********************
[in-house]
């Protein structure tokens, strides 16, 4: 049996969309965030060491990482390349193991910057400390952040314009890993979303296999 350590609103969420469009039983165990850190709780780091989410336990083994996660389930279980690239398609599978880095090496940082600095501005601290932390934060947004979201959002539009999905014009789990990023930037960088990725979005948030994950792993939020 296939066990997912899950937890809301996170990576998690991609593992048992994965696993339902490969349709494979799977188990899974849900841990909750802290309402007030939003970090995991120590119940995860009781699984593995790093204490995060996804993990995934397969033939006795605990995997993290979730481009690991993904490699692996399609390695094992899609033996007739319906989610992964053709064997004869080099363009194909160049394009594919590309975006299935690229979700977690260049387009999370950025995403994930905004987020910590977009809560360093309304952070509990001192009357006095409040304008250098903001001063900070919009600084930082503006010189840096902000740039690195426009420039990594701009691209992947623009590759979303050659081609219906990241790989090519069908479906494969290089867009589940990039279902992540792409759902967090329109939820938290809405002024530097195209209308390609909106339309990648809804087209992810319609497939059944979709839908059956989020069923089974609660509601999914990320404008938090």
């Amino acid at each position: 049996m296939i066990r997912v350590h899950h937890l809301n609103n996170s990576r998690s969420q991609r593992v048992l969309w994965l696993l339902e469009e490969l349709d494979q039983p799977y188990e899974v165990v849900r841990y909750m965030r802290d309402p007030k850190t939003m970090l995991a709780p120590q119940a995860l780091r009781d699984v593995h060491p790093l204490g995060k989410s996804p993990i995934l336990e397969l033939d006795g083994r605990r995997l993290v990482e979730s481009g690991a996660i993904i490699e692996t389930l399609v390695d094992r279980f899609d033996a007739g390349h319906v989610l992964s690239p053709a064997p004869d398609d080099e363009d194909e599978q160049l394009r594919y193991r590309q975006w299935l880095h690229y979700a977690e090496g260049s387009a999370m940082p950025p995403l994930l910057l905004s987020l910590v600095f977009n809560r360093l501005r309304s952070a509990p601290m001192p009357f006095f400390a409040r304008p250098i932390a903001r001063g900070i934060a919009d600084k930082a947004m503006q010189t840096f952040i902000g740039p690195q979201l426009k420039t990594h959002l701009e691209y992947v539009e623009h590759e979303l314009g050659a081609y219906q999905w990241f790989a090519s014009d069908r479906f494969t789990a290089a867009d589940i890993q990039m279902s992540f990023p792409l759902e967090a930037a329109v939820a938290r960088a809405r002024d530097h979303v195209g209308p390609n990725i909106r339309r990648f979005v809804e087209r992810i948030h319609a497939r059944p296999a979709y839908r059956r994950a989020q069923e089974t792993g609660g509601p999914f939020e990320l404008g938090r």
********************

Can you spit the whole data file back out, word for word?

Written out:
[in-house]
């Protein structure tokens, strides 16, 4: 049996969309965030060491990482390349193991910057400390952040314009890993979303296999 350590609103969420469009039983165990850190709780780091989410336990083994996660389930279980690239398609599978880095090496940082600095501005601290932390934060947004979201959002539009999905014009789990990023930037960088990725979005948030994950792993939020 296939066990997912899950937890809301996170990576998690991609593992048992994965696993339902490969349709494979799977188990899974849900841990909750802290309402007030939003970090995991120590119940995860009781699984593995790093204490995060996804993990995934397969033939006795605990995997993290979730481009690991993904490699692996399609390695094992899609033996007739319906989610992964053709064997004869080099363009194909160049394009594919590309975006299935690229979700977690260049387009999370950025995403994930905004987020910590977009809560360093309304952070509990001192009357006095409040304008250098903001001063900070919009600084930082503006010189840096902000740039690195426009420039990594701009691209992947623009590759979303050659081609219906990241790989090519069908479906494969290089867009589940990039279902992540792409759902967090329109939820938290809405002024530097195209209308390609909106339309990648809804087209992810319609497939059944979709839908059956989020069923089974609660509601999914990320404008938090």
């Amino acid at each position: 049996m296939i066990r997912v350590h899950h937890l809301n609103n996170s990576r998690s969420q991609r593992v048992l969309w994965l696993l339902e469009e490969l349709d494979q039983p799977y188990e899974v165990v849900r841990y909750m965030r802290d309402p007030k850190t939003m970090l995991a709780p120590q119940a995860l780091r009781d699984v593995h060491p790093l204490g995060k989410s996804p993990i995934l336990e397969l033939d006795g083994r605990r995997l993290v990482e979730s481009g690991a996660i993904i490699e692996t389930l399609v390695d094992r279980f899609d033996a007739g390349h319906v989610l992964s690239p053709a064997p004869d398609d080099e363009d194909e599978q160049l394009r594919y193991r590309q975006w299935l880095h690229y979700a977690e090496g260049s387009a999370m940082p950025p995403l994930l910057l905004s987020l910590v600095f977009n809560r360093l501005r309304s952070a509990p601290m001192p009357f006095f400390a409040r304008p250098i932390a903001r001063g900070i934060a919009d600084k930082a947004m503006q010189t840096f952040i902000g740039p690195q979201l426009k420039t990594h959002l701009e691209y992947v539009e623009h590759e979303l314009g050659a081609y219906q999905w990241f790989a090519s014009d069908r479906f494969t789990a290089a867009d589940i890993q990039m279902s992540f990023p792409l759902e967090a930037a329109v939820a938290r960088a809405r002024d530097h979303v195209g209308p390609n990725i909106r339309r990648f979005v809804e087209r992810i948030h319609a497939r059944p296999a979709y839908r059956r994950a989020q069923e089974t792993g609660g509601p999914f939020e990320l404008g938090r």